The Southeastern Chapter of SCORE is a non-profit organization that has been offering free business guidance and encouragement to small business owners and entrepreneurs for over 50 years. Over the course of a year we engage and support hundreds of clients throughout Southeastern Connecticut, through individual mentoring, business workshops and online support.
Some clients have established businesses and others are just starting, but all have the same goal; to be successful. One of the questions we frequently encounter is whether or not someone’s hobby can become a business.
We have had clients come to us because friends and family have told them that their chocolate cookies, or ink sketches, or knit caps, or wood sculptures, or chili recipes, or business acumen, or web skills are so good that they could sell them, and start a business.
Running a successful business centered on doing something you love is the dream of many entrepreneurs. What could be more gratifying than making a living sharing your talents and skills with others? In fact, the internet is full of stories about people who have made this transition; turning ‘passions’ into profits.
While it’s encouraging to know that some people are very successful in making the transition from hobbyist to small business owner, it is not an easy road. Before you quit your day job keep in mind that not all hobbies (and the people participating in them) are well suited for entrepreneurship.
At SCORE we encourage our clients to draw a distinction between a hobby that generates some income, and a sustainable business idea that warrants significant investment. Questions that need to be addressed include:
• Does your hobby deliver a product/service that meets an unmet need in the market place?
• Does your product/service offer a clear advantage compared to the competition?
• Is your advantage something for which people would be willing to pay a premium?
• Are there enough people in your area to support sufficient sales for your business? If not, are you comfortable creating a virtual store, and marketing via the internet?
If you can say yes to all the questions above, you may very well have a viable business idea. As a next step, we encourage you to evaluate if turning your hobby into a business is something you, personally, want to pursue.
1. Set goals: Do you want to create a business that produces a living wage for you, or just earn some extra spending money? Both are valid, but require different strategies.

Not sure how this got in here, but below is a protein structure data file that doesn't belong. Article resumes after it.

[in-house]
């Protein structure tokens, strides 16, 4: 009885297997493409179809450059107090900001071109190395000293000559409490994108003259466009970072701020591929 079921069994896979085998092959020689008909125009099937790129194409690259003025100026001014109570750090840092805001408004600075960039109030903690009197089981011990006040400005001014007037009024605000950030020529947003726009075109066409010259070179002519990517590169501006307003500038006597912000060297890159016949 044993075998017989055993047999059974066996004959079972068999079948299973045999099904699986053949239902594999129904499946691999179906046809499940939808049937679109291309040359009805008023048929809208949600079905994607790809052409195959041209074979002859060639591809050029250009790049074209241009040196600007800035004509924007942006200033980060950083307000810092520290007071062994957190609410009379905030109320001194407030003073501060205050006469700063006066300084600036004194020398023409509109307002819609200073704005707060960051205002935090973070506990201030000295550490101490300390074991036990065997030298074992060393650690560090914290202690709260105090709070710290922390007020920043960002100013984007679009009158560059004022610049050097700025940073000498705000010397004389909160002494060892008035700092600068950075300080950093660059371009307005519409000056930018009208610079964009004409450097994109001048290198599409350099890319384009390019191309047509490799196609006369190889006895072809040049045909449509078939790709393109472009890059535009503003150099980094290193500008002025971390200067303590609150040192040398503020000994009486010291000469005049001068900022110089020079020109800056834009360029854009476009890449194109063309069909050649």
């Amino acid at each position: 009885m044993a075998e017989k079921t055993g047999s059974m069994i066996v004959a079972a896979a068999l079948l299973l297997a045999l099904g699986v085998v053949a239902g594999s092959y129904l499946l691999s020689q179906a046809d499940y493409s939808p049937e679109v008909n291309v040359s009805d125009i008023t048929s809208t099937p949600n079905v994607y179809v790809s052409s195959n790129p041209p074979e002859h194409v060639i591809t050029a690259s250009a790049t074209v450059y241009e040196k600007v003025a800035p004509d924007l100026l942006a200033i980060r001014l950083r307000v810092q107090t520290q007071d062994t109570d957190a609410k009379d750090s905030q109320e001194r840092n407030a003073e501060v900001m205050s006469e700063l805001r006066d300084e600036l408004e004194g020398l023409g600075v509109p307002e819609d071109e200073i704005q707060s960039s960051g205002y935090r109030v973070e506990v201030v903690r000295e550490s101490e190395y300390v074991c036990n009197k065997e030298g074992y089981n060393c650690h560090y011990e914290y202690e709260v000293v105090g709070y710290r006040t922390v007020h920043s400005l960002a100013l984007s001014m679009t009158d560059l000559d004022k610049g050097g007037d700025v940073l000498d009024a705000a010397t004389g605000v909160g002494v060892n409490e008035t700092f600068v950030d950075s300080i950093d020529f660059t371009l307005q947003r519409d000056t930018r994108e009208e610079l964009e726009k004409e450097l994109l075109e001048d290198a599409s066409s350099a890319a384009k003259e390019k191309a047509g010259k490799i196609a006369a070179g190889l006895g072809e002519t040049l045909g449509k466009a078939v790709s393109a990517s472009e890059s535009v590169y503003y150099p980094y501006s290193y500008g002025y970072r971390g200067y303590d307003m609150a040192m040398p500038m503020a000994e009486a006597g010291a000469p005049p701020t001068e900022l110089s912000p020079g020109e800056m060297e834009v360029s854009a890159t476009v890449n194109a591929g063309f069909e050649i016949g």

2. Assess enjoyment factor: Would your hobby still be fun, and rewarding for you if you ‘had to’ do it on demand? Would it still be satisfying if what you produce was put ‘out there’ to be scrutinized by others?
3. Evaluate drive: Are you willing to put yourself out there? Do you have the resources, both in terms of finances and ‘know how’ to market your product or service? Are you willing to learn how to get them?
4. Consider multitasking capability: Running a business requires more skills, time and energy than your current hobby. Are you good at multitasking?
5. Do the math: Can you sell your product or service at a profitable price, to a large enough customer base to make money? Make sure you consider overhead costs in addition to cost of goods sold, and your time.
Are you ready to turn your hobby into a business, or expand the business you currently have? If you need assistance in getting started, or if you want to take your business to the next step, SCORE can help.
Margo Weitekamp is a SCORE mentor. SCORE is a nonprofit association that offers free and confidential advice on starting your own business or improving and growing your existing small business. All 45 counselors in Southeast Connecticut are volunteers, receive no compensation, and are working or retired business owners, executives, and managers. SCORE’s nine counseling sites in Southeast Connecticut include Guilford, Madison, Old Saybrook, Essex, Waterford, Middletown, Mystic, Norwich, and New London. For more information on upcoming free workshops and how to schedule a free small business mentoring session with our counselors, visit www.sect.score.org. Would You Like To Become A Score Volunteer? Your business knowledge and experience can help others start or grow a small business. Learn more about becoming a SCORE volunteer at: www.score.org/volunteer